The present study used a behavioral version of an anti-saccade task, called the 'faces task', developed by [Bialystok, E., Craik, F. I. M., & Ryan, J. (2006). Executive control in a modified anti-saccade task: Effects of aging and bilingualism. Journal of Experimental Psychology: Learning, Memory, and Cognition, 32, 1341-1354] to isolate the components of executive functioning responsible for previously reported differences between monolingual and bilingual children and to determine the generality of these differences by comparing bilinguals in two cultures. Three components of executive control were investigated: response suppression, inhibitory control, and cognitive flexibility. Ninety children, 8-years old, belonged to one of three groups: monolinguals in Canada, bilinguals in Canada, and bilinguals in India. The bilingual children in both settings were faster than monolinguals in conditions based on inhibitory control and cognitive flexibility but there was no significant difference between groups in response suppression or on a control condition that did not involve executive control. The children in the two bilingual groups performed equivalently to each other and differently from the monolinguals on all measures in which there were group differences, consistent with the interpretation that bilingualism is responsible for the enhanced executive control. These results contribute to understanding the mechanism responsible for the reported bilingual advantages by identifying the processes that are modified by bilingualism and establishing the generality of these findings across bilingual experiences. They also contribute to theoretical conceptions of the components of executive control and their development.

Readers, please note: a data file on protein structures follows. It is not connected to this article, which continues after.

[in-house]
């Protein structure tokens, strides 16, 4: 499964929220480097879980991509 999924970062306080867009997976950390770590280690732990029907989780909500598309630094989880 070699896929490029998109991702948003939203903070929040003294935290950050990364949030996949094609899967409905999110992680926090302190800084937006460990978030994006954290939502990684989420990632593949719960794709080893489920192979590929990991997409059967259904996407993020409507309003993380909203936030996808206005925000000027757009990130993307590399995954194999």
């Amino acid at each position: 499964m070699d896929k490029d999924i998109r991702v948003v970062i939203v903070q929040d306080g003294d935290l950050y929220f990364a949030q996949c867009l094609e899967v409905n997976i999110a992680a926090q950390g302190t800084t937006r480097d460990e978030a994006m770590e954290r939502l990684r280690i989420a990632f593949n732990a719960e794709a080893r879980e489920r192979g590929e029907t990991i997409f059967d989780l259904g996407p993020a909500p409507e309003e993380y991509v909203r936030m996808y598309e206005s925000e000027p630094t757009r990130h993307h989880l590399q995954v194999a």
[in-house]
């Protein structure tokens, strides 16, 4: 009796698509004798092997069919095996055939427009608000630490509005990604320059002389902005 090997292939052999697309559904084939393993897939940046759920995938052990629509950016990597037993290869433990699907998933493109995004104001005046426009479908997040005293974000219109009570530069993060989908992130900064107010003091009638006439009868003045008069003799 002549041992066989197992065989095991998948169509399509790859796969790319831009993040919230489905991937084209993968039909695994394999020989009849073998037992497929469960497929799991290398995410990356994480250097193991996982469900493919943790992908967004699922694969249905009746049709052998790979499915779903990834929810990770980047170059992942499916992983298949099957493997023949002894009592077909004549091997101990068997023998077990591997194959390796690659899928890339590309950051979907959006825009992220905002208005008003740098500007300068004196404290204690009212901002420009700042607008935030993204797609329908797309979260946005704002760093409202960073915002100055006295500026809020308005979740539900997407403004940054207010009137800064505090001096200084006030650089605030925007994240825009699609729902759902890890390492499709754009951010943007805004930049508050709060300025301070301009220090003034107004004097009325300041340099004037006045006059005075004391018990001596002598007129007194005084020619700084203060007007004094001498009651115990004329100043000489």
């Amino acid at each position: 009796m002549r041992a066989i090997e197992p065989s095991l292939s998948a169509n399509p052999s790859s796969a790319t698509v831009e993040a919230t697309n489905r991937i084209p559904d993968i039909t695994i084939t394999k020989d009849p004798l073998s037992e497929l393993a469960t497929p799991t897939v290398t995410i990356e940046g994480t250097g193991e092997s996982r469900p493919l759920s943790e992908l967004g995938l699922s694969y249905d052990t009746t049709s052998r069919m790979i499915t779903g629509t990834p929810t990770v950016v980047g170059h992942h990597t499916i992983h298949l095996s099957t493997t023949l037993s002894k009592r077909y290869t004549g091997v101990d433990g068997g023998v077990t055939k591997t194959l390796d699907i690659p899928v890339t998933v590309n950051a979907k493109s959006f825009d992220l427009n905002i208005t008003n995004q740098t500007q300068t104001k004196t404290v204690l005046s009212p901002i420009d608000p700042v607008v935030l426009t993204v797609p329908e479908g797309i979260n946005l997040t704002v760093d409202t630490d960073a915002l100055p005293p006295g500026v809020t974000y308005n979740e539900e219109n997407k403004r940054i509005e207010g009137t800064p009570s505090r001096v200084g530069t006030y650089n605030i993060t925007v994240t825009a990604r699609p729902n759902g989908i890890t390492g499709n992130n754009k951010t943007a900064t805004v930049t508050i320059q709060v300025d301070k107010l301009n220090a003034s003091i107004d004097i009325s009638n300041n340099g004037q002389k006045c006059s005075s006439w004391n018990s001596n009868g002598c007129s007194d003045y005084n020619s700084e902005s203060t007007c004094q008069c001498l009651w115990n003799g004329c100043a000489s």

Article